By Wes Wolfe

Florida Politics

July 15, 2022

Chris Ragucci is on his way out at the Port of Fernandina, opening the possibility of a new era of transparency and cooperation between the port operator and the Ocean Highway and Port Authority (OHPA).

Ragucci’s selling Worldwide Terminals to a joint effort of Utah and New York firms called Transportation Infrastructure Partners (TIP). TIP’s split 50-50 between Savage Services in Salt Lake City and Ridgewood Infrastructure in New York City, with Savage being the operating partner.

OHPA Commissioners weren’t even aware of the sale until this week, which tracks with Ragucci’s act first and tell OHPA later actions seen in other deals, like the one that brought river cruise ships to the Port.

For his part, Ragucci was all smiles at the announcement.

“I think all you agree that no one has more blood, sweat and tears in the success of this Port than myself,” Ragucci said at the latest OHPA meeting.

He noted they’ve more than doubled employment at the Port during that time, from around 30 to around 70 workers.“From the bottom of my heart, I can tell you this is a great day for this Port,” Ragucci said.The reach and resources brought by the purchasing firms to the Port are what’s needed to take it to build to the next level, he said.

Worldwide Terminals wholly owns Nassau Terminals, which runs the Port.

The TIP partnership also runs Carolina Marine Terminal in Wilmington, North Carolina, which was a factor in the deal.

“The one thing that really drove me to seek interest in Fernandina is customer sharing,” Savage Operations Director Butch Gilbert said. “We have customers in North Carolina that would like to expand, and we’ve already spoken to customers in Fernandina who would like to expand north, so it’s a great opportunity to share customers.”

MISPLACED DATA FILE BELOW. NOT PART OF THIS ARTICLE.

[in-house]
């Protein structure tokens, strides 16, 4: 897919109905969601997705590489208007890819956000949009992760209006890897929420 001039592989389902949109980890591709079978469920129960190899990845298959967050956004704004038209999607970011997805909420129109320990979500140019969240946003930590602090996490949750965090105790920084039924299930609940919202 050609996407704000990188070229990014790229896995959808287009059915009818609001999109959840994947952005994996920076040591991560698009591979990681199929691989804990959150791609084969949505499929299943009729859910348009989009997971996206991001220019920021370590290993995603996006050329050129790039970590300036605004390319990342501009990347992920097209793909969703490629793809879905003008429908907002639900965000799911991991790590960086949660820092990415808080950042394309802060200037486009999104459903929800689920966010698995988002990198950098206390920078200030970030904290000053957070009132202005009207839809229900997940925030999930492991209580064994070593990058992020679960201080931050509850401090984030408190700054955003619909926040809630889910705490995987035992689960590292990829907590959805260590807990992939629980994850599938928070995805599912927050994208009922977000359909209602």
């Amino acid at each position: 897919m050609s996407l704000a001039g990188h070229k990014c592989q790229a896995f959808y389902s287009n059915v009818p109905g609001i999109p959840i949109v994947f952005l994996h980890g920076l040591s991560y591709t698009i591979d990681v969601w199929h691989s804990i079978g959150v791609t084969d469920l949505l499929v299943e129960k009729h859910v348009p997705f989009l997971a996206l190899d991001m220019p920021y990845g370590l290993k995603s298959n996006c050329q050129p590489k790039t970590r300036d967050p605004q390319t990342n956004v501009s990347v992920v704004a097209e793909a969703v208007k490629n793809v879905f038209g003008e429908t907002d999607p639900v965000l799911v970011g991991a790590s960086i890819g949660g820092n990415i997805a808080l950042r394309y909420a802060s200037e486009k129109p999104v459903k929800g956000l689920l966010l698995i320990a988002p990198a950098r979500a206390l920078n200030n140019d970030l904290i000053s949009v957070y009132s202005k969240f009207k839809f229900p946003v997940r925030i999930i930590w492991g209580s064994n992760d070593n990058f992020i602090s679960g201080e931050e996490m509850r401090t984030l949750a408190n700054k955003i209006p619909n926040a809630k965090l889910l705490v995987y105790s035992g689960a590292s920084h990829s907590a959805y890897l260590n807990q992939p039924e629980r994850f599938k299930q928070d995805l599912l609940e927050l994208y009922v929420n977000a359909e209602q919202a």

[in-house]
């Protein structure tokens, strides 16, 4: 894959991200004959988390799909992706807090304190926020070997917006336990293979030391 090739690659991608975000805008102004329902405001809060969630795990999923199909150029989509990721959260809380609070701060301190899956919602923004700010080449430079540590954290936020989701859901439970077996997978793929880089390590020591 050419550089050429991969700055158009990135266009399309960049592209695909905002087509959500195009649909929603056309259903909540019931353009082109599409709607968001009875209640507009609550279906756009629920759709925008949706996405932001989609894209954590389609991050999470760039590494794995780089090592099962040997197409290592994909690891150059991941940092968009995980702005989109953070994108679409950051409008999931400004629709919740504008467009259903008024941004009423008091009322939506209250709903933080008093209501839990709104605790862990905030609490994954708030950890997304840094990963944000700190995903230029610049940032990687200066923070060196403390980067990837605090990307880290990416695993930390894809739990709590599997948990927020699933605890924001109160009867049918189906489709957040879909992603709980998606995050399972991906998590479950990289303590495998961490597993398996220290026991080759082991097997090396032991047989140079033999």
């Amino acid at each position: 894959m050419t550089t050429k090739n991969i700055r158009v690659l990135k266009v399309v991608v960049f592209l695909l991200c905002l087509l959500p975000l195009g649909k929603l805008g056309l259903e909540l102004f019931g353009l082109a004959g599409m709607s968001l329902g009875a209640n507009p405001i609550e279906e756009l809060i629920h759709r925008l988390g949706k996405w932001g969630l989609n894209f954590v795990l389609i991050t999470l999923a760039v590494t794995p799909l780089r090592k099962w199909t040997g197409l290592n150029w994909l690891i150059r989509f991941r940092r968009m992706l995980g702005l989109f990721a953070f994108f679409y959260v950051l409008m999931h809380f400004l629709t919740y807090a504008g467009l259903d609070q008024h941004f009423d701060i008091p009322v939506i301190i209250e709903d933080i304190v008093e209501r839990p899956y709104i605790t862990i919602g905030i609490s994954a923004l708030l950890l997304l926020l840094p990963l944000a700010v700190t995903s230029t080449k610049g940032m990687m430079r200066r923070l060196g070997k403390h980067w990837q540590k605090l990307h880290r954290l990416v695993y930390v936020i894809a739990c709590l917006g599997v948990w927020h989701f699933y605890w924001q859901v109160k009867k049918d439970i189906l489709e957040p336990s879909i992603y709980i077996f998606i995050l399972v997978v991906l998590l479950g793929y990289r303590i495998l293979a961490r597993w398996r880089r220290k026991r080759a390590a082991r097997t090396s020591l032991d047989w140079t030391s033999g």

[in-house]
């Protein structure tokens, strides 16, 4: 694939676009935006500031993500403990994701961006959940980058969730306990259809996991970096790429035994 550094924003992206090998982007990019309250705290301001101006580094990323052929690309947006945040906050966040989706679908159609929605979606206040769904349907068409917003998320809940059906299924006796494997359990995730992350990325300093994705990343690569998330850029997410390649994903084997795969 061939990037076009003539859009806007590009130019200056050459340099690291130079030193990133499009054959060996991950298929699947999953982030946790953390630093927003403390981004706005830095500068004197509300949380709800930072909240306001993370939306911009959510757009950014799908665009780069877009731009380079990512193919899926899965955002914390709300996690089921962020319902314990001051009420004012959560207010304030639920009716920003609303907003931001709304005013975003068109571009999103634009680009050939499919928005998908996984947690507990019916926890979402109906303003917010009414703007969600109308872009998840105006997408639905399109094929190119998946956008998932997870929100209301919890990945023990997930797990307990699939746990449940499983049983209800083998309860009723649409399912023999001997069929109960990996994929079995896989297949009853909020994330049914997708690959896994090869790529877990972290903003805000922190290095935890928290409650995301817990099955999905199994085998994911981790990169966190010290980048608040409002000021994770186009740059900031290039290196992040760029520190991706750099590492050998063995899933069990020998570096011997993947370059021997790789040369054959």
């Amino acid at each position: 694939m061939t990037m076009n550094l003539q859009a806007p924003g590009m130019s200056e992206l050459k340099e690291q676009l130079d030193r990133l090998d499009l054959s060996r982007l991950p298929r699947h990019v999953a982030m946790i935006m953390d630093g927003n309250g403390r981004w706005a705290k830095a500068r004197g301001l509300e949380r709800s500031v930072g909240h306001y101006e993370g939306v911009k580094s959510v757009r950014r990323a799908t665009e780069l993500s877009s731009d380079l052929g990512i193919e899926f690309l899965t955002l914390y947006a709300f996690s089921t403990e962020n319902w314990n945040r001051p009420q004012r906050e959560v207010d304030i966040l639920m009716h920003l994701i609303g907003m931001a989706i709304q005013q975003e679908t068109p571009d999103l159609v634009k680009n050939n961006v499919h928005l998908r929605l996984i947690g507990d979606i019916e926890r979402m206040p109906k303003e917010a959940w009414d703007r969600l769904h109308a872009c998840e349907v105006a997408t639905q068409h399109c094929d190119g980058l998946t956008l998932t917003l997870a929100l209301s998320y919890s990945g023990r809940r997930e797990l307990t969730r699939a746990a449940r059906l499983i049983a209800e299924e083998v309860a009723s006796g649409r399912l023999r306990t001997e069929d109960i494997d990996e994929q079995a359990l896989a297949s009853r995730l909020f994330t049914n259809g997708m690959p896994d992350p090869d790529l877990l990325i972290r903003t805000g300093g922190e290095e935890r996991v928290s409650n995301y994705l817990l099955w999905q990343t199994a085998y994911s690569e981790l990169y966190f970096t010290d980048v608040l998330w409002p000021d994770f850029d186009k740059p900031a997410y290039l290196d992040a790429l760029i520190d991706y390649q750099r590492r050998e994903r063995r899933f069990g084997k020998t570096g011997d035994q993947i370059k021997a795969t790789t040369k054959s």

Commissioner Miriam Hill specifically questioned Savage representatives on their experience with public port operations, considering the Fernandina Port is publicly owned but privately run and there are obligations to the public, among them, being transparent and cooperative with OHPA as an oversight organization.

“It’s only because Florida’s so just unique in terms of open records and transparency, and it’s very onerous to comply, and there are … pain points,” Hill said. “We have contractors that have a lot of experience in that space, and they kind of know — they expect it.”

Some folks from out-of-state, she said, are so inexperienced it’s like starting from scratch. However, Jared Larrabee, Savage’s Senior Vice President of Strategy and Engagement, said they’re experienced with those sort of issues from their work on the West Coast.

“It’s definitely an area we want to make sure we’re in compliance with…,” Larrabee said.

In a way, Commissioners weren’t surprised by the sale, Hill said, because there were discussions in the past.

“It’s great to meet you all, and I want to get off on a positive foot, but I also think part of that is … honesty and communication, and in the past, we haven’t had that,” Hill said. “There are some existing disputes with the operator — litigation — which I’m sure you’re aware of as part of your due diligence.”

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chuck hall
1 month ago

Wow! I hope this ends the desires to expand into the Historic District for good. Perhaps selling the lots outside the gates to home builders would be a great gesture at building new relationships with the City?

Jeremiah Glisson
Jeremiah Glisson
1 month ago

Great news as this transition is much needed! The lack of transparency and open communication has been an ongoing problem that has been chipping away at the trust and confidence within OPHA and the community. Hoping the new partners bring an improved level of professionalism. Let’s hope for the best!

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